Jacut’s Moschtarik, das ist: Lexicon Geographischer Homonyme. Aus den Handschriften zu Wien und Leyden hrsg. Kitab Al-Mushtarak Wad’an Wal Muftaraq Saq’an.

Al-Hamawi, Yakut al-Rumi al-Baghdadi, Shihab Al-Din Abi Abdallah/ Edited & Introduced By Ferdinand Wustenfeld.

Book ID: 29287


8vo. xviii, 45 pp., title and introduction in German, 475 pp., of Arabic text, edited & introduced by Ferdinand Wüstenfeld, later half-calf with marbled boards, title gilt and seal of the Duc de Luynes on raised spine, speckled outer edges, index, scattered foxing (mainly to end leaves), cover slightly rubbed, otherwise copy generally in good condition, Druck & Verlag der Dieterichsehen Buchhandlung, Göttingen, 1846.


Yaqut al-Hamawi (Yakut al-Hamawi, 1179–1229) was an Arab geographer and historian, originally from Syria. He travelled extensively in Egypt, Syria, Iraq and Persia. His Mu’jam al-Buldan, a geographical dictionary that includes biographical, historical and cultural data, is a primary source in Arabic scholarship. Yaqut composed this work during the final decade of his life and it was later partially translated as The Introductory Chapters of Yaqut’s ‘Mu’jam al-Buldan; the Mu’jam al-udaba’ was translated as Yaqut’s Dictionary of Learned Men. The Kitab, the final draft of which he completed in 1228, is significant not only for its encyclopaedic quality, but also for its synthesis of Greek and Arab views on science and cosmology. In addition, Yaqut was one of the last scholars to gain access to the libraries east of the Caspian Sea, which today are the former Soviet republics of Central Asia – libraries that were, along with the lands and cities around them, devastated in the Mongol onslaught.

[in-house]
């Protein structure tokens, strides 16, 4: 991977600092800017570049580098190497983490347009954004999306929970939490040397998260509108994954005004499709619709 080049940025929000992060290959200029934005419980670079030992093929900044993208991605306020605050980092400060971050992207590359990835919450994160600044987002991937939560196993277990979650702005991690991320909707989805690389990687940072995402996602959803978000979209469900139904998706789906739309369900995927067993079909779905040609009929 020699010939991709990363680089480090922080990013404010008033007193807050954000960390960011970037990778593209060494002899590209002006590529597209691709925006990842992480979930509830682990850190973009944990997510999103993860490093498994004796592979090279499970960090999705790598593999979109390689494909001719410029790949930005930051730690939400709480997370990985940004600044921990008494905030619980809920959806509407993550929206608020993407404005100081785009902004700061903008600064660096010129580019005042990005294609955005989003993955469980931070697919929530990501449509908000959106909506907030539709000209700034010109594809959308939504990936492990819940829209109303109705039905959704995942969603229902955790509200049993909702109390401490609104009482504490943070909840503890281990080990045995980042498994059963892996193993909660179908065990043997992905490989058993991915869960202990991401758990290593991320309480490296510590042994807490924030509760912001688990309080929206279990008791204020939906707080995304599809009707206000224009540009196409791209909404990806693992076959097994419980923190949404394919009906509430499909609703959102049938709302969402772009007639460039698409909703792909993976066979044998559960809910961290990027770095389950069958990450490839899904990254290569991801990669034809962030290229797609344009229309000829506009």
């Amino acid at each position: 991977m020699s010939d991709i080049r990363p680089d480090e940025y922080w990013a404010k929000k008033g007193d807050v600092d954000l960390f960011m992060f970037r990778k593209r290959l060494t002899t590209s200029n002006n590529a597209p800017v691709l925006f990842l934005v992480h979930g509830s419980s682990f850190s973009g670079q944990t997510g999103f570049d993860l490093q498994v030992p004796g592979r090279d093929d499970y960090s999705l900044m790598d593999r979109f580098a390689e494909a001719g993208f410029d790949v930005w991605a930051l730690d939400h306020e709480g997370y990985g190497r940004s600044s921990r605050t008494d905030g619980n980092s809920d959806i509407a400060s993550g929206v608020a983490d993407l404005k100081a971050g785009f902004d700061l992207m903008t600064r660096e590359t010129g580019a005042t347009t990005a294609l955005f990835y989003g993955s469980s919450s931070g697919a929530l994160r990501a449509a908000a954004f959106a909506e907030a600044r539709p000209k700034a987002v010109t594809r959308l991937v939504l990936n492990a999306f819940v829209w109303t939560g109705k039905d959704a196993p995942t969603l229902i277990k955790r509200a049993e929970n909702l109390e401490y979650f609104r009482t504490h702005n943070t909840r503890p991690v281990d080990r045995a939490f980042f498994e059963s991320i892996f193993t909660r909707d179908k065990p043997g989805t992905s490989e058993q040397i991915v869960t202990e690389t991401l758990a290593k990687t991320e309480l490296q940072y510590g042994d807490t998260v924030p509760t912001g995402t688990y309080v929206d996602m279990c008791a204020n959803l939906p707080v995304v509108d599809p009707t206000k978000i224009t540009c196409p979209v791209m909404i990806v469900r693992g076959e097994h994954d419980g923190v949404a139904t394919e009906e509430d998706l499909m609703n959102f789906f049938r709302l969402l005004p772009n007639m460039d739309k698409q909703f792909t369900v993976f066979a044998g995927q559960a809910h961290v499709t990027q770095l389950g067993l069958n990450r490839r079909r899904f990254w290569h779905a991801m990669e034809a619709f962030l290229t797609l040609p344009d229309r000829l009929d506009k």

Bibliographic references: BNF, Bulac, Strasbourg.

© 2024 Folios limited. All rights reserved.